April 9 price highest since February 21
Boston Hub on-peak DA-RT spread: $3.94
Mass Hub on-peak May 35% lower than 2019
ISO New England wholesale power prices continued to sink year on year in April following weaker spot gas prices and lower power load, as low prices helped natural gas-fired generation jump to more than 50% of the generation stack.
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ISO peakload averaged 12,925 MW in April, down 9.5% from March and down nearly 5% from a year ago. Population-weighted heating-degree days were 33% more than normal across the ISO in April as Boston temperatures averaged 44.6 degrees Fahrenheit for the month, 3.5 degrees below norm, according to CustomerWeather and US National Weather Service data.
Even though lower temperatures would be expected to drive up heating demand for power generation, peakload slipped as stay-home orders related to the novel coronavirus pandemic started in late March across New England and remain active in April.
SPOT PRICE MOVEMENTS
The Connecticut Hub day-ahead on-peak locational marginal prices made the biggest year-on-year movement in the region, falling 34.1% to average $18.90/MWh in April, according to ISO data.
Boston day-ahead on-peak LMPs had the biggest month-on-month change, rising 6.7% to average $19.96/MWh. Prices reached as high as $26.10/MWh April 9, the highest level since February.
Power prices followed the year-to-year movement of natural gas prices, as Algonquin city-gate spot plunged nearly 61% to average $1.580/MMBtu, a 30.3% decrease from March, according to S&P Global data.
So far in May, New England power and gas prices were trending lower both year on year and month on month.
GENERATION MIX CHANGES
Lower gas prices helped gas-fired generation jump to more than 51% of the total fuel mix for the month, up 12 percentage points month on month and up 6 percentage points year on year, ISO data shows. Output increased 13% month on month to average 105,567 MWh/d.
In contrast, nuclear generation dropped to the lowest monthly average in three years at about 17% of the ISO mix, down 17 percentage points month on month and down 12 percentage points year on year. Nuclear output plunged 51% year on year and fell 57% month on month to average 34,712 MWh/day. Three units totaling nearly 3,500 MW were offline for maintenance or refueling during April with two units remaining offline.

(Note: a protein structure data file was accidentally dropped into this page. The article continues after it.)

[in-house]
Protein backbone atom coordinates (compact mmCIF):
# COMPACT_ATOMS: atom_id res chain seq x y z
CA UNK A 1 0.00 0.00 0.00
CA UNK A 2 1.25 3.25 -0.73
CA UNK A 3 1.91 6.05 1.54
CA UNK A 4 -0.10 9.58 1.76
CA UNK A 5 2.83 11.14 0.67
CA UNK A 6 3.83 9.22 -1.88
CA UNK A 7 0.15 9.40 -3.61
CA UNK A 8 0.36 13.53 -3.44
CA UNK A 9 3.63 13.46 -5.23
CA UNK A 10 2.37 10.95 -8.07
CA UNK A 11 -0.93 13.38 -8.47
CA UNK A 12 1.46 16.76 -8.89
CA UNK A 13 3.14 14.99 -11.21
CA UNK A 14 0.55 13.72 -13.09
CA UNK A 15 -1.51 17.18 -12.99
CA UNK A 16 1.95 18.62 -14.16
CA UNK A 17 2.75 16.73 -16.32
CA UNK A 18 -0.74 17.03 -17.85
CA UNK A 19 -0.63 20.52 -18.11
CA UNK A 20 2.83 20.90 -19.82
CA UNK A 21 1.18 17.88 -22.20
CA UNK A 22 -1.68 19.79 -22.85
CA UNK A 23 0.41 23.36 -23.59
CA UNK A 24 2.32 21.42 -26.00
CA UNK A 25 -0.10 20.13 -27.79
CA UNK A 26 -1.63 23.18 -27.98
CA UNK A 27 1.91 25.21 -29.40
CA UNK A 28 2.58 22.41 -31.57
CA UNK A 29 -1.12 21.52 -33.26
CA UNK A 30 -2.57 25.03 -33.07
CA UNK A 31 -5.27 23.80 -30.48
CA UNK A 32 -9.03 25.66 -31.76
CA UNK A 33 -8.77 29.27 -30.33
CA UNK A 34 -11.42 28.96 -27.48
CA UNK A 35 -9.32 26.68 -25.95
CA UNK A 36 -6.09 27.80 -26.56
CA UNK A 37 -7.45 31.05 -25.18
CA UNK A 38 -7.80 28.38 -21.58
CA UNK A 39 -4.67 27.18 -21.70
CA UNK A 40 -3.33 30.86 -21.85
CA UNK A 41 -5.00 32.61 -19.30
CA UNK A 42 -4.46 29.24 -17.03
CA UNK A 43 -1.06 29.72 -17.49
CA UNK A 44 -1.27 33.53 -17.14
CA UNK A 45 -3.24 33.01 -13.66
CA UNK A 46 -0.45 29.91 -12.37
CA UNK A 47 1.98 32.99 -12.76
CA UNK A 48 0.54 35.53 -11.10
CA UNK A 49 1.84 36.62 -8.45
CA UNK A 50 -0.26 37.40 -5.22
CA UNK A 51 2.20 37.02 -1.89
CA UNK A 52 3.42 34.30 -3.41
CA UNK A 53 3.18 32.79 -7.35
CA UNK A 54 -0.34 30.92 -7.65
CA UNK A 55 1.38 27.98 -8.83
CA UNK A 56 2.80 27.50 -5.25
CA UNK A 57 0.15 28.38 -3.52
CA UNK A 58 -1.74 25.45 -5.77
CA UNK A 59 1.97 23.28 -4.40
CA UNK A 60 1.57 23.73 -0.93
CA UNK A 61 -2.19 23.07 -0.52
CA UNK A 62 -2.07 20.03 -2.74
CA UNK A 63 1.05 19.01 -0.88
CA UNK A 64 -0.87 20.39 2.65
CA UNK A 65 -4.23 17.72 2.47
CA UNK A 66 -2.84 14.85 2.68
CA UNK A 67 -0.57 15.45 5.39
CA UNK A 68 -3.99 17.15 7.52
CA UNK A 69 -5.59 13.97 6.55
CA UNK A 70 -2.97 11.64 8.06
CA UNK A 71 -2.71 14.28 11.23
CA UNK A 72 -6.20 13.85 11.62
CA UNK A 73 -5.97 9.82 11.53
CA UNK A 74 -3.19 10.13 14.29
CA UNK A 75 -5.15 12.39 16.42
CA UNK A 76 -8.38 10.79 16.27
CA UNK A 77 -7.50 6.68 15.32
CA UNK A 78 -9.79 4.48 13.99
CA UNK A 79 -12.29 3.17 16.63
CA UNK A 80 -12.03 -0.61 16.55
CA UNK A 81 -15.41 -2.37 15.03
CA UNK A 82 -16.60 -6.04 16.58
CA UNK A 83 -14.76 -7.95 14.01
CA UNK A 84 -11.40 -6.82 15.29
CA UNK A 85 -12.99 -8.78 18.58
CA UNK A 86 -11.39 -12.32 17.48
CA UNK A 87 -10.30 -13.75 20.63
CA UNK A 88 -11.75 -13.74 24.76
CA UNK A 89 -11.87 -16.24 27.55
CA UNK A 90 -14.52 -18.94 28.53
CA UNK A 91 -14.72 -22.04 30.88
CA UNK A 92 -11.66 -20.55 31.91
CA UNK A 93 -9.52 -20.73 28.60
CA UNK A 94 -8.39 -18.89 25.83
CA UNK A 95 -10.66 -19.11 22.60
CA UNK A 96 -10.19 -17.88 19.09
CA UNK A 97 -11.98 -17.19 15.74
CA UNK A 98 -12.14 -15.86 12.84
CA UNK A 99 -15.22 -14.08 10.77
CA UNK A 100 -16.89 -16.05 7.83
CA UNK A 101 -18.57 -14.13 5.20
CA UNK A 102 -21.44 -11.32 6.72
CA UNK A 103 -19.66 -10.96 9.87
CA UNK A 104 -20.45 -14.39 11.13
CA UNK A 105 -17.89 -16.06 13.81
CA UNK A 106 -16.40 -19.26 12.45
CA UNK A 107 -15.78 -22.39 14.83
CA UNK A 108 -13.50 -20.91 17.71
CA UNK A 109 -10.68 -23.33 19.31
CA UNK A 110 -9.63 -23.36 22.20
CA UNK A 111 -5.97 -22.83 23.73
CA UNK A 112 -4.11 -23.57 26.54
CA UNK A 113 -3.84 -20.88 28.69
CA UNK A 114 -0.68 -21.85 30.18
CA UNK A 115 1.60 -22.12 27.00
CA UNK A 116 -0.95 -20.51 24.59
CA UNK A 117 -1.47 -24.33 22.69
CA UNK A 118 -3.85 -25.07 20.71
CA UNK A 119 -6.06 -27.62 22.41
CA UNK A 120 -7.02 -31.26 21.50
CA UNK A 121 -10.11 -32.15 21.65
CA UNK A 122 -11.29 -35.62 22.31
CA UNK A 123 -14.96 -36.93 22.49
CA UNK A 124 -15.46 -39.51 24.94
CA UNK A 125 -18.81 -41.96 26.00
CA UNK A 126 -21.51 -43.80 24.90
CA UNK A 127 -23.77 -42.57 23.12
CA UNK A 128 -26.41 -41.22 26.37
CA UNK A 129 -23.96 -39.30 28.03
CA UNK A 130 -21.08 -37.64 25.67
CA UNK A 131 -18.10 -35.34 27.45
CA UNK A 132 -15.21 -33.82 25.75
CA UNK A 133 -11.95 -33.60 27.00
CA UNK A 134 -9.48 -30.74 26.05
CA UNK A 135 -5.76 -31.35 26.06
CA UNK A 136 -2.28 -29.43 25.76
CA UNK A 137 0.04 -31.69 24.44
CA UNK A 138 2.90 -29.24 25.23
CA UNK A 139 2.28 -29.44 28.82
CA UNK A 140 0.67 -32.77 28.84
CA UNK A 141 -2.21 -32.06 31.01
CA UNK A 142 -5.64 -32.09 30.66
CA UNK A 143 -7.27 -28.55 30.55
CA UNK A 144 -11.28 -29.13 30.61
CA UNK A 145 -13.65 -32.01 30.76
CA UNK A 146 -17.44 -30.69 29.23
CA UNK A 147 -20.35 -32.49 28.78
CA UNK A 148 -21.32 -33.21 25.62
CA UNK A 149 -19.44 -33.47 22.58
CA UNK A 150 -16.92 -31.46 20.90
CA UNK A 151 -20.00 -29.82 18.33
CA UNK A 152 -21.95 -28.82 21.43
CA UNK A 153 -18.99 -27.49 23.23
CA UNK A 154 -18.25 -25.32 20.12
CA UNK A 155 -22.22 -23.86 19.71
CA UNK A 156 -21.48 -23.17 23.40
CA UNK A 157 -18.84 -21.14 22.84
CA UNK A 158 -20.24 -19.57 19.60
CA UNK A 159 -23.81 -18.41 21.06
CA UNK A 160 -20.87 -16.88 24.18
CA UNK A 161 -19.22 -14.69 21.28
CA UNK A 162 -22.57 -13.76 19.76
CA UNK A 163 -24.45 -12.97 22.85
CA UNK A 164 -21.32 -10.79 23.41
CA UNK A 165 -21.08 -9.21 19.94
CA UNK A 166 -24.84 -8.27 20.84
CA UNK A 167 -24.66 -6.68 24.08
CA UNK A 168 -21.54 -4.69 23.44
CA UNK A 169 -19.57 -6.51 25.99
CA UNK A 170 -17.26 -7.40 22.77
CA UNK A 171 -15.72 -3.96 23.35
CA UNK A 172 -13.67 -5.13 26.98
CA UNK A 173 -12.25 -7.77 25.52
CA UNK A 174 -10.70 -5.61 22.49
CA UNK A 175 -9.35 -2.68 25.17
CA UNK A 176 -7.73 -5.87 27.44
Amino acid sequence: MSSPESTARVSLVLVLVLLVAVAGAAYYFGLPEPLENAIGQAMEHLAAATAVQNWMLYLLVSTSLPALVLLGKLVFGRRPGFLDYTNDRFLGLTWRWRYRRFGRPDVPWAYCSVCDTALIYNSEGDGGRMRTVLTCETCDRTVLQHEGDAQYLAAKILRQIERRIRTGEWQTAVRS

Hydro generation averaged nearly 16% of the mix, up 3 percentage points from March and up 2% from a year ago.
Solar output increased more than 26% year on year to average 5,658 MWh/d in April with generation accounting for nearly 3% of the mix, up 1 percentage point, as wind-powered generation increased 1.5 percentage points from a year ago to 6% of the mix with output up 12% to average 12,775 MWh/d.
Total generation climbed 57% year on year but fell 11% month on month to average 206,413 MWh/d, according to ISO data.
Continuing a nine-month trend, the Mass Hub on-peak May package averaged $19.51/MWh, 35% below where the 2019 package averaged a year ago, according to S&P Global data. The 2020 package rolled off the curve at $19.55/MWh, nearly $9 lower than where the 2019 package ended, despite rising from a package low of $17.65/MWh at the beginning of the month.
The on-peak June package averaged $21.34/MWh, down 36.3% from its 2019 counterpart, as on-peak July averaged $29.11/MWh, 33.2% lower. The packages were maintaining those price levels into May trading.
Algonquin city-gate May averaged $1.559/MMBtu, 36.6% lower than where the 2019 contract averaged last year. It rolled off the curve at $1.614/MMBtu, 32% lower than where its counterpart ended last year.
Algonquin June averaged $1.667/MMBtu, down 36.7% from the 2019 package averaged a year ago, as July averaged $1.935/MMBtu, 31.6% lower.